A couple of years before his death, William S. Burroughs recited some of his favorite and most obscene passages from Naked Lunch for what became an abridged audiobook with an avant-garde soundtrack. Now the producers of those sessions have collaborated with garage rocker King Khan and other experimentally inclined artists to retrofit the author’s craggy-voiced narration with striking new recordings for an album dubbed Let Me Hang You.
One particularly jagged track on the record is “Clem Snide the Private Ass Hole,” an excerpt from the middle of the experimental novel. As Burroughs stiltedly reads his own bizarre prose in which the titular Snide recites every lurid, gritty detail he notices while watching a junky “female hustler,” Khan and his fellow musicians play a brittle, upbeat groove and funky, bluesy guitar solos. It makes for a stark contrast to phrases like “My asshole is occluding,” and it’s altogether surreal when accompanying passages that appear to be results of Burroughs’ “cut-up” writing technique, where he wrote pages, snipped them apart and rearranged them.
“When I wrote the music for ‘Clem Snide,’ I was mainly inspired by the black-and-white photography of Miron Zownir and the storytelling songs of the Velvet Underground,” King Khan tells Rolling Stone. “I wanted to make an obvious ‘nod’ to Lou and bring his spirit into this twisted miasma.”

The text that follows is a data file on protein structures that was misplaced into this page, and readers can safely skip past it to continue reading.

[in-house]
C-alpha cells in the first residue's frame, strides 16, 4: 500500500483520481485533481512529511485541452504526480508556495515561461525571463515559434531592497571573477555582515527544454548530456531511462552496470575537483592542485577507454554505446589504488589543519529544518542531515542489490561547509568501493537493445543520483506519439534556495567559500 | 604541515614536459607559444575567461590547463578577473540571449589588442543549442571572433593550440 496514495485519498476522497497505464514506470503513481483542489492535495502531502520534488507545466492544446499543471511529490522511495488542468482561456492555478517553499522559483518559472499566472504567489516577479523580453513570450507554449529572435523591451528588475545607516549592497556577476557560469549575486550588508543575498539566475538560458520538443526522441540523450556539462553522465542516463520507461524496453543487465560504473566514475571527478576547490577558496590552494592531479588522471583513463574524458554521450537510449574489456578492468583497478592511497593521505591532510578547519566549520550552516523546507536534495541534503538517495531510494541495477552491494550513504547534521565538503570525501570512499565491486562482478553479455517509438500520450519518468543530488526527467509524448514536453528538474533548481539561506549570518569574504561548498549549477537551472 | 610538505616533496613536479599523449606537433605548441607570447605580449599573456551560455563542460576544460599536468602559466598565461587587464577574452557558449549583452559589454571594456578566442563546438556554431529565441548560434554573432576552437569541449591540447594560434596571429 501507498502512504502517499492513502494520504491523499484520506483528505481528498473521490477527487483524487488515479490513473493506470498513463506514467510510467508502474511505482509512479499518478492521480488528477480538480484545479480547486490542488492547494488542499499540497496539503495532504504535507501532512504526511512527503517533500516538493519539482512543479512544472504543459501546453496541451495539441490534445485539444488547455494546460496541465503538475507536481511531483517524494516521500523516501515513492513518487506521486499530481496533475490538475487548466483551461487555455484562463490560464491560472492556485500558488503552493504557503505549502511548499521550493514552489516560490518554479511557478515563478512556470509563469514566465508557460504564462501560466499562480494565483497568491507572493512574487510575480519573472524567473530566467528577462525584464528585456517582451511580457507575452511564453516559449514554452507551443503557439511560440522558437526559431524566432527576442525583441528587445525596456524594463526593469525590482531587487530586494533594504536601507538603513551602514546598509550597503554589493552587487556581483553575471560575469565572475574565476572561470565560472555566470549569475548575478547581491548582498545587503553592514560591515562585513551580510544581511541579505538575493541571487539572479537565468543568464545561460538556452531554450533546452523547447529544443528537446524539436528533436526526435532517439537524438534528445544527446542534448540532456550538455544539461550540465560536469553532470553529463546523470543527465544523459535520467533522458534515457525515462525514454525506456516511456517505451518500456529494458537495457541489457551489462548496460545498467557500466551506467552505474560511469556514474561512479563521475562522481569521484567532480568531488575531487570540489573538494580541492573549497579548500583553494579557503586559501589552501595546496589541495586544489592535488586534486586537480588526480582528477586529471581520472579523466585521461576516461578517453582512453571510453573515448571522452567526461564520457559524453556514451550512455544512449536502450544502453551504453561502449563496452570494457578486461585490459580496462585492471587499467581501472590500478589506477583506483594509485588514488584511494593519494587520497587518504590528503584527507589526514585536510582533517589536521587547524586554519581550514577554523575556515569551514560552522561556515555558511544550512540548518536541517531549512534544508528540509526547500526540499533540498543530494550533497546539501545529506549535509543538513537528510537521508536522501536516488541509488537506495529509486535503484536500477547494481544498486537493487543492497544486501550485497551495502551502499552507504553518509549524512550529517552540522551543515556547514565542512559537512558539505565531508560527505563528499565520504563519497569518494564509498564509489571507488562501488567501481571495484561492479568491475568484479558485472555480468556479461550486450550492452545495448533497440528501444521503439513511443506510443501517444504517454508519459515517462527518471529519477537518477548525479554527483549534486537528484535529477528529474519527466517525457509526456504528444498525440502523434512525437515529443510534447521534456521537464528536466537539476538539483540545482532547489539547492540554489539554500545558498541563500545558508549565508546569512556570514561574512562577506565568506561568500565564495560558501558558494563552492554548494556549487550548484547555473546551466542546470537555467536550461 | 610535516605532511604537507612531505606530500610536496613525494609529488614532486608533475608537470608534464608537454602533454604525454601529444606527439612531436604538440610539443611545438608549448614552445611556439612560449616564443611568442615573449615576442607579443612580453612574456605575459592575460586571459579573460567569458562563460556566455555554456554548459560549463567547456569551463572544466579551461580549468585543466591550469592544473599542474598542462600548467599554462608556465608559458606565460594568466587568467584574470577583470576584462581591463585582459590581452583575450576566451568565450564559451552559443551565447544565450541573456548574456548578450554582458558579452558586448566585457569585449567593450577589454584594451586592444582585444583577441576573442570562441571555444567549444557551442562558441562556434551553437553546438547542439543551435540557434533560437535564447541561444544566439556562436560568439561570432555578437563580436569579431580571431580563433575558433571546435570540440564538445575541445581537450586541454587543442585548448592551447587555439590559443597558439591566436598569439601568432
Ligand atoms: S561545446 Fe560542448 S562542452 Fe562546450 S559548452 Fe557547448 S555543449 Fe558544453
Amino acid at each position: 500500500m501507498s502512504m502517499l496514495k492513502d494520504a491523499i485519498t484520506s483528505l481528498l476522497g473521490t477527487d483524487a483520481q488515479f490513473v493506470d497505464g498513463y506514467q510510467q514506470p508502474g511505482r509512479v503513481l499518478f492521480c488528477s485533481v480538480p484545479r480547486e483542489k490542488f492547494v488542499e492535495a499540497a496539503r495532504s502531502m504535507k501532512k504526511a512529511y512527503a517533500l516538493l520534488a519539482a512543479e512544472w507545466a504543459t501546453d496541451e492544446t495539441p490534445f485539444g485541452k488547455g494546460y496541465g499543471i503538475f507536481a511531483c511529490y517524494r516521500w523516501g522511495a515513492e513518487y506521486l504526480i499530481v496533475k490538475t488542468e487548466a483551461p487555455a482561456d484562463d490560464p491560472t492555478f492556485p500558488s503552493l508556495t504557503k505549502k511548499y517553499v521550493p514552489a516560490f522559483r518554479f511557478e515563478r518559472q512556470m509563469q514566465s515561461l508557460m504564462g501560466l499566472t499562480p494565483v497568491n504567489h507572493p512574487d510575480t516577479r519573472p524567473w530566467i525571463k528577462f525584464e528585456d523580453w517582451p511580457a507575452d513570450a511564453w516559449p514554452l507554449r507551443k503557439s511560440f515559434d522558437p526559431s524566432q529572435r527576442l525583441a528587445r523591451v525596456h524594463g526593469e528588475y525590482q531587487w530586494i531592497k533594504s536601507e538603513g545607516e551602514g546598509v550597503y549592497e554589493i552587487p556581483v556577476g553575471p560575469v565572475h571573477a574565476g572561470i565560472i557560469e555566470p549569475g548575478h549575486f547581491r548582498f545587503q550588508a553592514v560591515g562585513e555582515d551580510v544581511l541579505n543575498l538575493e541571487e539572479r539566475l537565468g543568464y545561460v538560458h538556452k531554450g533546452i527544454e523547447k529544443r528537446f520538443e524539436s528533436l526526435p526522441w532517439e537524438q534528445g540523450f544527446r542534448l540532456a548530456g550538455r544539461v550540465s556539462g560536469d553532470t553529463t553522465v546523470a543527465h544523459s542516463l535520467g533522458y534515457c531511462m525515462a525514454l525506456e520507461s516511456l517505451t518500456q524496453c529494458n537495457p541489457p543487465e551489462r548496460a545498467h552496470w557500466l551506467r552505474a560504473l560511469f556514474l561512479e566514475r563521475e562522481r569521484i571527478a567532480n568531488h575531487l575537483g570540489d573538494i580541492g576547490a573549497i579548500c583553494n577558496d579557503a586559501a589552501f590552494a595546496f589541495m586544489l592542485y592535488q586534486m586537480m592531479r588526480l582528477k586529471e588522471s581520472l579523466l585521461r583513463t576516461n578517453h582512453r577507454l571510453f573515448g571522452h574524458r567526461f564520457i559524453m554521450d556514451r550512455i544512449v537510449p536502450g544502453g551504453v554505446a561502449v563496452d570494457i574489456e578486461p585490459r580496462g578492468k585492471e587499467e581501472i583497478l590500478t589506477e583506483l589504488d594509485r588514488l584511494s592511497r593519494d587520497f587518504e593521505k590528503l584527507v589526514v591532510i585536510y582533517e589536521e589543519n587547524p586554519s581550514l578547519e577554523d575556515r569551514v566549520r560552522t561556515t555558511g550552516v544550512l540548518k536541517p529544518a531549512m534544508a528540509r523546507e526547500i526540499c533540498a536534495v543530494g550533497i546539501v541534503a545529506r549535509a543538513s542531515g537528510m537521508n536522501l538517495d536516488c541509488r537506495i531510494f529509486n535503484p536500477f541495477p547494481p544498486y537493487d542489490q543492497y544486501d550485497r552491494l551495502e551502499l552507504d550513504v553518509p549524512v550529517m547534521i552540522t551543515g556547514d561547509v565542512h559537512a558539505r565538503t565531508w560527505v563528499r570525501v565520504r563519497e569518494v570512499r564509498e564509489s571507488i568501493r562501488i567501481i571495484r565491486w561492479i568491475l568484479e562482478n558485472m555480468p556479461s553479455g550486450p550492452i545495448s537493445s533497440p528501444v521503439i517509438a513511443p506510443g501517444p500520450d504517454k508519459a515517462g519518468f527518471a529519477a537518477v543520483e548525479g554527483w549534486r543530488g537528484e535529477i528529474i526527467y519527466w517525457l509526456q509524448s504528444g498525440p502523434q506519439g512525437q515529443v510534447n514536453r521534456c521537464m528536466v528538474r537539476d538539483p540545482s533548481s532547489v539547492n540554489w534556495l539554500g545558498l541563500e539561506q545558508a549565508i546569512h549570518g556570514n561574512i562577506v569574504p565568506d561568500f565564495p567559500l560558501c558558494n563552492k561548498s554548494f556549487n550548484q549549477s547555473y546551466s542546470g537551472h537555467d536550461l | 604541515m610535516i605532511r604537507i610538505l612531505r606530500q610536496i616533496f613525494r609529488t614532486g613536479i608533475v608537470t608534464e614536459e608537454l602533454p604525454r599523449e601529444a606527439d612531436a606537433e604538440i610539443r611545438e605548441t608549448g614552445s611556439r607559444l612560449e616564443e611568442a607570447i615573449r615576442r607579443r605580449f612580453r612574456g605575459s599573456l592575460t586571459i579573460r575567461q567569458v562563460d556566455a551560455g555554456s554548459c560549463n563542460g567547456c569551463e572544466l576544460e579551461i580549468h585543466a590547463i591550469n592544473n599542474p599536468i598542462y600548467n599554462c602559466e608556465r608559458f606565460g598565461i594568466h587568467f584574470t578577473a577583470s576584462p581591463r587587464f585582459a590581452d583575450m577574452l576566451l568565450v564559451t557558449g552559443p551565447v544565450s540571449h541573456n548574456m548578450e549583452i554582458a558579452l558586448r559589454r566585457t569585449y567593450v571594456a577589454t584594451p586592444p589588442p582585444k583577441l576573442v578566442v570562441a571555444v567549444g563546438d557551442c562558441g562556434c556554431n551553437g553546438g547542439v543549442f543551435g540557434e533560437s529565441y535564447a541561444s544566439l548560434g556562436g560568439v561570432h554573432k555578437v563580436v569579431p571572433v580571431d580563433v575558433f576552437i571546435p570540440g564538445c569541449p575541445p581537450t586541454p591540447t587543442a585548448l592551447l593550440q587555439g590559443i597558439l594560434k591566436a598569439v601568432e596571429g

In 2015, producer Hal Willner, who worked on the original sessions with editor and Let Me Hang You co-producer James Grauerholz, brought Khan into the project. Khan in turn brought in experimental artist M. Lamar (twin brother of Orange Is the New Black actress Laverne Cox) and Australian garage rockers the Frowning Clouds into the mix to work around the original Naked Lunch recordings by Naked City members Bill Frisell and composer Eyvind Kang.
Willner recalled in a recent New York Times interview that the producers and Burroughs had chosen the passages because “we found [them] very funny in an outrageous way.” Khan, who identified with Naked Lunch’s depiction of drugs after watching his father become addicted to cocaine, told the paper that the project came at a good time as he was “making a lot of strange music.”
The drama in Burroughs performance, however, was innate to the work. Although he refuted the notion that he “acted out” the book’s characters in order to write them, in a 1965 interview with The Paris Review, he said he acted out some of the voices when he was completing the novel in Paris and that some of the novel came from improvisation. “[Naked Lunch’s] Dr. Benway dates back to a story I wrote in 1938 with a friend of mine, Kells Elvins, who is now dead. … and we did definitely act the thing out,” he said. “We decided that was the way to write. Now here’s this guy: What does he say? What does he do? Dr. Benway sort of emerged quite spontaneously while we were composing this piece. … Many of my characters first come through strongly to me as voices. That’s why I use a tape recorder.”
Let Me Hang You will come out on July 15th via Khannibalism/Ernest Jenning Record Co. It is available for preorder.